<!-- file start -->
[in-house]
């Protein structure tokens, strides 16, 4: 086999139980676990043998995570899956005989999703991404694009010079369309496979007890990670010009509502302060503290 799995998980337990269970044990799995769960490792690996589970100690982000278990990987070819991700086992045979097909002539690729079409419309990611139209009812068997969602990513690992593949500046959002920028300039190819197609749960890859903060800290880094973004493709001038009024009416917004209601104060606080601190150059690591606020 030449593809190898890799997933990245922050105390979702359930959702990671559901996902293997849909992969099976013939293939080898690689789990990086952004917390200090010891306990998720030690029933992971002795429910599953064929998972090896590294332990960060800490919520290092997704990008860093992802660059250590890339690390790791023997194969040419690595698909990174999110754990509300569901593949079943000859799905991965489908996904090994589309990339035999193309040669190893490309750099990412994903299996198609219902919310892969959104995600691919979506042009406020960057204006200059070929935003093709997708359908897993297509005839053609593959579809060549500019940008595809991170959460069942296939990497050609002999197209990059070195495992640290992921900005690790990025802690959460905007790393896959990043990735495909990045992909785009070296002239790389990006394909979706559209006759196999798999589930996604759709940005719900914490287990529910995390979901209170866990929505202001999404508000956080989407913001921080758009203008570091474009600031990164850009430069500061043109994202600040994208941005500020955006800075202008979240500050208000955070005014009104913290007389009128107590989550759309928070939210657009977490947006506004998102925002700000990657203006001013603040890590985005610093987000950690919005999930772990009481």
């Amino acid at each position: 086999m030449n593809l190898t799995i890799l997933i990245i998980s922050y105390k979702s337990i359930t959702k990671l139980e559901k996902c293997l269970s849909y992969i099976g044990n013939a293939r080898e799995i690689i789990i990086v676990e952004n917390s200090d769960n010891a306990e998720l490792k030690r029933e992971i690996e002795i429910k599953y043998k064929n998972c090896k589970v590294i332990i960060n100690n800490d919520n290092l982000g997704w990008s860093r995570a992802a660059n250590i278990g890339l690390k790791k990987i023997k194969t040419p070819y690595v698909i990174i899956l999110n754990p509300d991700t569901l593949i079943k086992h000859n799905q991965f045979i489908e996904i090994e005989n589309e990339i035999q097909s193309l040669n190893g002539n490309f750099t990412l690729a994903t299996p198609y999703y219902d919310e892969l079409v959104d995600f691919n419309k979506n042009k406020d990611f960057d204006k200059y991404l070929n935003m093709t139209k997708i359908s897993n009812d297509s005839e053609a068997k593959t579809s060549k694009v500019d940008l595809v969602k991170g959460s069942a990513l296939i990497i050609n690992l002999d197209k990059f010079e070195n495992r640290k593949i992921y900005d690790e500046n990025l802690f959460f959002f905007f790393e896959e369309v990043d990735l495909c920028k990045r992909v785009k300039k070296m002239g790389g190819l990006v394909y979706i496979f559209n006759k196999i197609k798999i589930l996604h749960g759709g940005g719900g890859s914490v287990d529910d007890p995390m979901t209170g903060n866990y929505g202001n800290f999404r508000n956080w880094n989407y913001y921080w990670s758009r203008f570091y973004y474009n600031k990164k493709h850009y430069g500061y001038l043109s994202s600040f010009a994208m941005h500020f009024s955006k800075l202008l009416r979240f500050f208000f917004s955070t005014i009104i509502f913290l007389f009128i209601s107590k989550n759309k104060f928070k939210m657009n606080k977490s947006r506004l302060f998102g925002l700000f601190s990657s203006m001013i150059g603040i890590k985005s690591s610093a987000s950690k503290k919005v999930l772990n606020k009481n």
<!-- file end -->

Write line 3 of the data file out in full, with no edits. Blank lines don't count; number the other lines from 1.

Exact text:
């Amino acid at each position: 086999m030449n593809l190898t799995i890799l997933i990245i998980s922050y105390k979702s337990i359930t959702k990671l139980e559901k996902c293997l269970s849909y992969i099976g044990n013939a293939r080898e799995i690689i789990i990086v676990e952004n917390s200090d769960n010891a306990e998720l490792k030690r029933e992971i690996e002795i429910k599953y043998k064929n998972c090896k589970v590294i332990i960060n100690n800490d919520n290092l982000g997704w990008s860093r995570a992802a660059n250590i278990g890339l690390k790791k990987i023997k194969t040419p070819y690595v698909i990174i899956l999110n754990p509300d991700t569901l593949i079943k086992h000859n799905q991965f045979i489908e996904i090994e005989n589309e990339i035999q097909s193309l040669n190893g002539n490309f750099t990412l690729a994903t299996p198609y999703y219902d919310e892969l079409v959104d995600f691919n419309k979506n042009k406020d990611f960057d204006k200059y991404l070929n935003m093709t139209k997708i359908s897993n009812d297509s005839e053609a068997k593959t579809s060549k694009v500019d940008l595809v969602k991170g959460s069942a990513l296939i990497i050609n690992l002999d197209k990059f010079e070195n495992r640290k593949i992921y900005d690790e500046n990025l802690f959460f959002f905007f790393e896959e369309v990043d990735l495909c920028k990045r992909v785009k300039k070296m002239g790389g190819l990006v394909y979706i496979f559209n006759k196999i197609k798999i589930l996604h749960g759709g940005g719900g890859s914490v287990d529910d007890p995390m979901t209170g903060n866990y929505g202001n800290f999404r508000n956080w880094n989407y913001y921080w990670s758009r203008f570091y973004y474009n600031k990164k493709h850009y430069g500061y001038l043109s994202s600040f010009a994208m941005h500020f009024s955006k800075l202008l009416r979240f500050f208000f917004s955070t005014i009104i509502f913290l007389f009128i209601s107590k989550n759309k104060f928070k939210m657009n606080k977490s947006r506004l302060f998102g925002l700000f601190s990657s203006m001013i150059g603040i890590k985005s690591s610093a987000s950690k503290k919005v999930l772990n606020k009481n």